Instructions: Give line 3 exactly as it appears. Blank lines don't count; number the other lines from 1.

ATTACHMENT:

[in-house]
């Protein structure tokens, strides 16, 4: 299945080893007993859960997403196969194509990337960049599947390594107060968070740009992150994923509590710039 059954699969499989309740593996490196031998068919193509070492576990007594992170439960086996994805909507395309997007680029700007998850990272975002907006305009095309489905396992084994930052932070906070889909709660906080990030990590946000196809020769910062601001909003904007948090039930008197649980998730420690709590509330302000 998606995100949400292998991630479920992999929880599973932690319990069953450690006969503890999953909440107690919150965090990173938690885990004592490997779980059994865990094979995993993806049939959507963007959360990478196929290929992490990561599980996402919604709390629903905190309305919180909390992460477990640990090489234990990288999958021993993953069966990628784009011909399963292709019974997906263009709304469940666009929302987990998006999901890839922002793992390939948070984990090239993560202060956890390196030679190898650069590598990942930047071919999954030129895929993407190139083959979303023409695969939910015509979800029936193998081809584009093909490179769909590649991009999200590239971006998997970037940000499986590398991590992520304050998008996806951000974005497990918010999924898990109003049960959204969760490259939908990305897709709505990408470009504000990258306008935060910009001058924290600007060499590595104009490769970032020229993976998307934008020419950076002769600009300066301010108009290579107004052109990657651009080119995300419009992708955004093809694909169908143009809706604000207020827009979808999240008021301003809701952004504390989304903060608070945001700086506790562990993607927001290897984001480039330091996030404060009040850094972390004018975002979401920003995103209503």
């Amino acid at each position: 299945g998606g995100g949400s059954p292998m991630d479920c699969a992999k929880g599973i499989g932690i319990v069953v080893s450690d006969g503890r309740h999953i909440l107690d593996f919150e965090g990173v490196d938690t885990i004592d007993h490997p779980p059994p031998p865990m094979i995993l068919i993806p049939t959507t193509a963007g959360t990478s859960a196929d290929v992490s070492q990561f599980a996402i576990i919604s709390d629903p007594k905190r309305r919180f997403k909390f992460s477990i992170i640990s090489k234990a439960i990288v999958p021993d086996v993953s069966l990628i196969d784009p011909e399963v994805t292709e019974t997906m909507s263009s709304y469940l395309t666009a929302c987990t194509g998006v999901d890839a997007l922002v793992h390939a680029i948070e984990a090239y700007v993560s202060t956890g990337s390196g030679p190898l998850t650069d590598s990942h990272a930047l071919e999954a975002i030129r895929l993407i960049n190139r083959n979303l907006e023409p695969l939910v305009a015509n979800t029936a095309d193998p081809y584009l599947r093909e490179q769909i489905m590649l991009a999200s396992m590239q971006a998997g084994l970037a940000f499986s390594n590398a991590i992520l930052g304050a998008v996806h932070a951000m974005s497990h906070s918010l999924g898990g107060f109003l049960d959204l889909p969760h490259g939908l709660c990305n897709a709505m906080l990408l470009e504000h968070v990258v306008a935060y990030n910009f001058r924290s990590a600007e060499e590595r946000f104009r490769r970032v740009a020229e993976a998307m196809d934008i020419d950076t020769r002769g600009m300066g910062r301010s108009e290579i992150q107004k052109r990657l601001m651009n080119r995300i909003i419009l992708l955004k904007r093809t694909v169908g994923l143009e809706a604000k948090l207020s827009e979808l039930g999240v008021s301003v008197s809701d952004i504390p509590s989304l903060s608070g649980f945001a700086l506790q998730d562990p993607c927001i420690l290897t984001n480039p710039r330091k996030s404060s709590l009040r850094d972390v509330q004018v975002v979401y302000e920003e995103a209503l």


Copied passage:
């Amino acid at each position: 299945g998606g995100g949400s059954p292998m991630d479920c699969a992999k929880g599973i499989g932690i319990v069953v080893s450690d006969g503890r309740h999953i909440l107690d593996f919150e965090g990173v490196d938690t885990i004592d007993h490997p779980p059994p031998p865990m094979i995993l068919i993806p049939t959507t193509a963007g959360t990478s859960a196929d290929v992490s070492q990561f599980a996402i576990i919604s709390d629903p007594k905190r309305r919180f997403k909390f992460s477990i992170i640990s090489k234990a439960i990288v999958p021993d086996v993953s069966l990628i196969d784009p011909e399963v994805t292709e019974t997906m909507s263009s709304y469940l395309t666009a929302c987990t194509g998006v999901d890839a997007l922002v793992h390939a680029i948070e984990a090239y700007v993560s202060t956890g990337s390196g030679p190898l998850t650069d590598s990942h990272a930047l071919e999954a975002i030129r895929l993407i960049n190139r083959n979303l907006e023409p695969l939910v305009a015509n979800t029936a095309d193998p081809y584009l599947r093909e490179q769909i489905m590649l991009a999200s396992m590239q971006a998997g084994l970037a940000f499986s390594n590398a991590i992520l930052g304050a998008v996806h932070a951000m974005s497990h906070s918010l999924g898990g107060f109003l049960d959204l889909p969760h490259g939908l709660c990305n897709a709505m906080l990408l470009e504000h968070v990258v306008a935060y990030n910009f001058r924290s990590a600007e060499e590595r946000f104009r490769r970032v740009a020229e993976a998307m196809d934008i020419d950076t020769r002769g600009m300066g910062r301010s108009e290579i992150q107004k052109r990657l601001m651009n080119r995300i909003i419009l992708l955004k904007r093809t694909v169908g994923l143009e809706a604000k948090l207020s827009e979808l039930g999240v008021s301003v008197s809701d952004i504390p509590s989304l903060s608070g649980f945001a700086l506790q998730d562990p993607c927001i420690l290897t984001n480039p710039r330091k996030s404060s709590l009040r850094d972390v509330q004018v975002v979401y302000e920003e995103a209503l």